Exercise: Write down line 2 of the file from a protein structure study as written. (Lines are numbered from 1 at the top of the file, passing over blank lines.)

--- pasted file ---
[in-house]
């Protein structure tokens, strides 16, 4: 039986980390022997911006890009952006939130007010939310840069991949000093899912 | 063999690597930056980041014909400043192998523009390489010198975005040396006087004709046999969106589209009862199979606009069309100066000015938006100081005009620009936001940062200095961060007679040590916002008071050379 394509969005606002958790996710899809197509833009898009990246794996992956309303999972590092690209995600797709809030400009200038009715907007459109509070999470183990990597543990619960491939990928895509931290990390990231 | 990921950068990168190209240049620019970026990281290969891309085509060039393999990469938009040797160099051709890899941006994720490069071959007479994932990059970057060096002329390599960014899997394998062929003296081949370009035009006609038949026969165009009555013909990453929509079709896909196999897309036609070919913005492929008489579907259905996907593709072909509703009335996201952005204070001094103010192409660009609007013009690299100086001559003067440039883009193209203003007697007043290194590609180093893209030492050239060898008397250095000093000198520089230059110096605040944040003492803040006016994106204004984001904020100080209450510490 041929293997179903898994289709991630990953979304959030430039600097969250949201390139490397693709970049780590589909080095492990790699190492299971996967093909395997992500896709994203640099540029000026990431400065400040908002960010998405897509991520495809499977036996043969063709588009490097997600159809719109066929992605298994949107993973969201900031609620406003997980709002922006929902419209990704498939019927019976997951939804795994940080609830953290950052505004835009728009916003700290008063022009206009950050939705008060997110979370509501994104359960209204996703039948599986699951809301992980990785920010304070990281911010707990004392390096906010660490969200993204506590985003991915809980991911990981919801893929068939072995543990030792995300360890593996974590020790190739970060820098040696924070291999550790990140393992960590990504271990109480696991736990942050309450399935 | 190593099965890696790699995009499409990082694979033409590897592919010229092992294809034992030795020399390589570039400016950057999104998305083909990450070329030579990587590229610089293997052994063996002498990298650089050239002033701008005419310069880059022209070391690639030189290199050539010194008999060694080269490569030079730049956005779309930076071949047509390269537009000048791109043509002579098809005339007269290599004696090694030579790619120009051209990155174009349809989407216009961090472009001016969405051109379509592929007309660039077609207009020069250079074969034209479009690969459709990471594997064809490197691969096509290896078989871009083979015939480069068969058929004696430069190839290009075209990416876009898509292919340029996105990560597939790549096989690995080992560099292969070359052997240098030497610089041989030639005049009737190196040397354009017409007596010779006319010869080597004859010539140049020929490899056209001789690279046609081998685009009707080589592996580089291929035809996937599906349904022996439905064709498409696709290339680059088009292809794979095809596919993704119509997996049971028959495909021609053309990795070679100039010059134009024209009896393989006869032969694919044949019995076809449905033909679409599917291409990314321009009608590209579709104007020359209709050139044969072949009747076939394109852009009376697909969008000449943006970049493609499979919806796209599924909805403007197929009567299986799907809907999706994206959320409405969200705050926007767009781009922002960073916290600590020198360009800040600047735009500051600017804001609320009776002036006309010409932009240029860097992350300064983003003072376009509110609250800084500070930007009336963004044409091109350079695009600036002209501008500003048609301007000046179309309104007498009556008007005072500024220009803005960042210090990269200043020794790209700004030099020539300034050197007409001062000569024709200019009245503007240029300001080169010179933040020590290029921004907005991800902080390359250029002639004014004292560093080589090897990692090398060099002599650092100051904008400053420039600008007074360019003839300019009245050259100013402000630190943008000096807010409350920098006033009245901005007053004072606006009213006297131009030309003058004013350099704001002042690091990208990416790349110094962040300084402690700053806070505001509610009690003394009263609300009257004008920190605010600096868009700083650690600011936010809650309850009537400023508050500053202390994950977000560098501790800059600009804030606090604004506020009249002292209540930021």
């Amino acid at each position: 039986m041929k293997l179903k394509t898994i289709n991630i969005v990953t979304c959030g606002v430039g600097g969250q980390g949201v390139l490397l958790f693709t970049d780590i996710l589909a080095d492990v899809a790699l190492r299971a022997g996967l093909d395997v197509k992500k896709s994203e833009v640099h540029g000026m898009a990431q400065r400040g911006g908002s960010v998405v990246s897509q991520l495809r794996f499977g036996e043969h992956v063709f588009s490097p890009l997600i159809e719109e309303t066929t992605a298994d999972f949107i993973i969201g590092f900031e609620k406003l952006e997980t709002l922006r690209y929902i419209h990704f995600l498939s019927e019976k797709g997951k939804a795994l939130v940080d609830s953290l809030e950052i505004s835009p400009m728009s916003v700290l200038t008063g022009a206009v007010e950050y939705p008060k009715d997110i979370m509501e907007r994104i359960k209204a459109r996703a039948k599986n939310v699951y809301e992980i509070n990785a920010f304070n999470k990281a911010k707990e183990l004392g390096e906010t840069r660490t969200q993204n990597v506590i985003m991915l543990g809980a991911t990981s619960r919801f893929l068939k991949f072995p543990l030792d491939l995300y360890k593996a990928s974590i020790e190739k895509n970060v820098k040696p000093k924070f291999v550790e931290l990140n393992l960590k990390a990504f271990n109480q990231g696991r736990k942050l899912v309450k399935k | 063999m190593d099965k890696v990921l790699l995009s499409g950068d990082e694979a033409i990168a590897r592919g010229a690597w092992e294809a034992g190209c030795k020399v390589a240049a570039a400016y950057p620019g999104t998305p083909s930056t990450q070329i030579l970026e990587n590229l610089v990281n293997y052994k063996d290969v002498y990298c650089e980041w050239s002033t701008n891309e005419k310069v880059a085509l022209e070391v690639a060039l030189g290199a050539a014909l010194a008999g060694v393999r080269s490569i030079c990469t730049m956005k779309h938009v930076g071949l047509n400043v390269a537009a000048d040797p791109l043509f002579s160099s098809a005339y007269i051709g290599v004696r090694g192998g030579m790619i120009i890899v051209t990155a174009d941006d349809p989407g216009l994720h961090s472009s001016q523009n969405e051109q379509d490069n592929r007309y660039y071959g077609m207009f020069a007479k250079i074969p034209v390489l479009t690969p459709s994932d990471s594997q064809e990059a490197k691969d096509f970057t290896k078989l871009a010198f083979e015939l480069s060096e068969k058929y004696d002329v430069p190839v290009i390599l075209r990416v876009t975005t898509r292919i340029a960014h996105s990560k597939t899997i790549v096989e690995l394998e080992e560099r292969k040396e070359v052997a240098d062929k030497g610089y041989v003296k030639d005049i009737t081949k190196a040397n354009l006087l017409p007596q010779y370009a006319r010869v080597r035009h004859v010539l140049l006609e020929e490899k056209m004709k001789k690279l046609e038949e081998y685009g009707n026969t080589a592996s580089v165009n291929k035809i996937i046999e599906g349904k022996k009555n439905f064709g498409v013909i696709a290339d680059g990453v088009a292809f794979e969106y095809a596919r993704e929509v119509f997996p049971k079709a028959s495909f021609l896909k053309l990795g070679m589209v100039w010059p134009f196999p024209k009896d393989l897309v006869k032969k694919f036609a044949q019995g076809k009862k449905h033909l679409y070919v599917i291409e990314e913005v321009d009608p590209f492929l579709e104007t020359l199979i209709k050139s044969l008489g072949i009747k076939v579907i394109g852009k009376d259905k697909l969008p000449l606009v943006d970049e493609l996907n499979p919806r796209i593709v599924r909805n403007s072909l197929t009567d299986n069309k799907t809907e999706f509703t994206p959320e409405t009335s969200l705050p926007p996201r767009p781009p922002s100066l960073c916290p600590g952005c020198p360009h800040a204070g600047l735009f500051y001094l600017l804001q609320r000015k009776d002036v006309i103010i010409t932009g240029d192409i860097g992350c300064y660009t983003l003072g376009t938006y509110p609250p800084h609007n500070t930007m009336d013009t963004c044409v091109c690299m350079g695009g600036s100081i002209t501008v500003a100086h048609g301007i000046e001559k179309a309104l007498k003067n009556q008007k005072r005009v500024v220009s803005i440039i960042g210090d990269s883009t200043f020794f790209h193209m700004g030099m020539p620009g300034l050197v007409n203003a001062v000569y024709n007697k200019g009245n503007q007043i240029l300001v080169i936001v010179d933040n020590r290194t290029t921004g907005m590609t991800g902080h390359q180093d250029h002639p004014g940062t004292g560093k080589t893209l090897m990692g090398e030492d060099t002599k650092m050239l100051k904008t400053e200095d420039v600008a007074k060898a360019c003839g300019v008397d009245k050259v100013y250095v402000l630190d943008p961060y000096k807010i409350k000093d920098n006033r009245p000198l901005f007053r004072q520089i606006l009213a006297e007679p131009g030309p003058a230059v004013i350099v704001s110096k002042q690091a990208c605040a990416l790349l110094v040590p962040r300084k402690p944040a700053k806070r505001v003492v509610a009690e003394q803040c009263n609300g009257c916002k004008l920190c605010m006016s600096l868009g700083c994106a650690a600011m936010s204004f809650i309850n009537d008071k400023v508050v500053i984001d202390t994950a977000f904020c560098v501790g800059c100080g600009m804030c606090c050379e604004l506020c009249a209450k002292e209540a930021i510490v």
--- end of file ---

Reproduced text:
């Protein structure tokens, strides 16, 4: 039986980390022997911006890009952006939130007010939310840069991949000093899912 | 063999690597930056980041014909400043192998523009390489010198975005040396006087004709046999969106589209009862199979606009069309100066000015938006100081005009620009936001940062200095961060007679040590916002008071050379 394509969005606002958790996710899809197509833009898009990246794996992956309303999972590092690209995600797709809030400009200038009715907007459109509070999470183990990597543990619960491939990928895509931290990390990231 | 990921950068990168190209240049620019970026990281290969891309085509060039393999990469938009040797160099051709890899941006994720490069071959007479994932990059970057060096002329390599960014899997394998062929003296081949370009035009006609038949026969165009009555013909990453929509079709896909196999897309036609070919913005492929008489579907259905996907593709072909509703009335996201952005204070001094103010192409660009609007013009690299100086001559003067440039883009193209203003007697007043290194590609180093893209030492050239060898008397250095000093000198520089230059110096605040944040003492803040006016994106204004984001904020100080209450510490 041929293997179903898994289709991630990953979304959030430039600097969250949201390139490397693709970049780590589909080095492990790699190492299971996967093909395997992500896709994203640099540029000026990431400065400040908002960010998405897509991520495809499977036996043969063709588009490097997600159809719109066929992605298994949107993973969201900031609620406003997980709002922006929902419209990704498939019927019976997951939804795994940080609830953290950052505004835009728009916003700290008063022009206009950050939705008060997110979370509501994104359960209204996703039948599986699951809301992980990785920010304070990281911010707990004392390096906010660490969200993204506590985003991915809980991911990981919801893929068939072995543990030792995300360890593996974590020790190739970060820098040696924070291999550790990140393992960590990504271990109480696991736990942050309450399935 | 190593099965890696790699995009499409990082694979033409590897592919010229092992294809034992030795020399390589570039400016950057999104998305083909990450070329030579990587590229610089293997052994063996002498990298650089050239002033701008005419310069880059022209070391690639030189290199050539010194008999060694080269490569030079730049956005779309930076071949047509390269537009000048791109043509002579098809005339007269290599004696090694030579790619120009051209990155174009349809989407216009961090472009001016969405051109379509592929007309660039077609207009020069250079074969034209479009690969459709990471594997064809490197691969096509290896078989871009083979015939480069068969058929004696430069190839290009075209990416876009898509292919340029996105990560597939790549096989690995080992560099292969070359052997240098030497610089041989030639005049009737190196040397354009017409007596010779006319010869080597004859010539140049020929490899056209001789690279046609081998685009009707080589592996580089291929035809996937599906349904022996439905064709498409696709290339680059088009292809794979095809596919993704119509997996049971028959495909021609053309990795070679100039010059134009024209009896393989006869032969694919044949019995076809449905033909679409599917291409990314321009009608590209579709104007020359209709050139044969072949009747076939394109852009009376697909969008000449943006970049493609499979919806796209599924909805403007197929009567299986799907809907999706994206959320409405969200705050926007767009781009922002960073916290600590020198360009800040600047735009500051600017804001609320009776002036006309010409932009240029860097992350300064983003003072376009509110609250800084500070930007009336963004044409091109350079695009600036002209501008500003048609301007000046179309309104007498009556008007005072500024220009803005960042210090990269200043020794790209700004030099020539300034050197007409001062000569024709200019009245503007240029300001080169010179933040020590290029921004907005991800902080390359250029002639004014004292560093080589090897990692090398060099002599650092100051904008400053420039600008007074360019003839300019009245050259100013402000630190943008000096807010409350920098006033009245901005007053004072606006009213006297131009030309003058004013350099704001002042690091990208990416790349110094962040300084402690700053806070505001509610009690003394009263609300009257004008920190605010600096868009700083650690600011936010809650309850009537400023508050500053202390994950977000560098501790800059600009804030606090604004506020009249002292209540930021």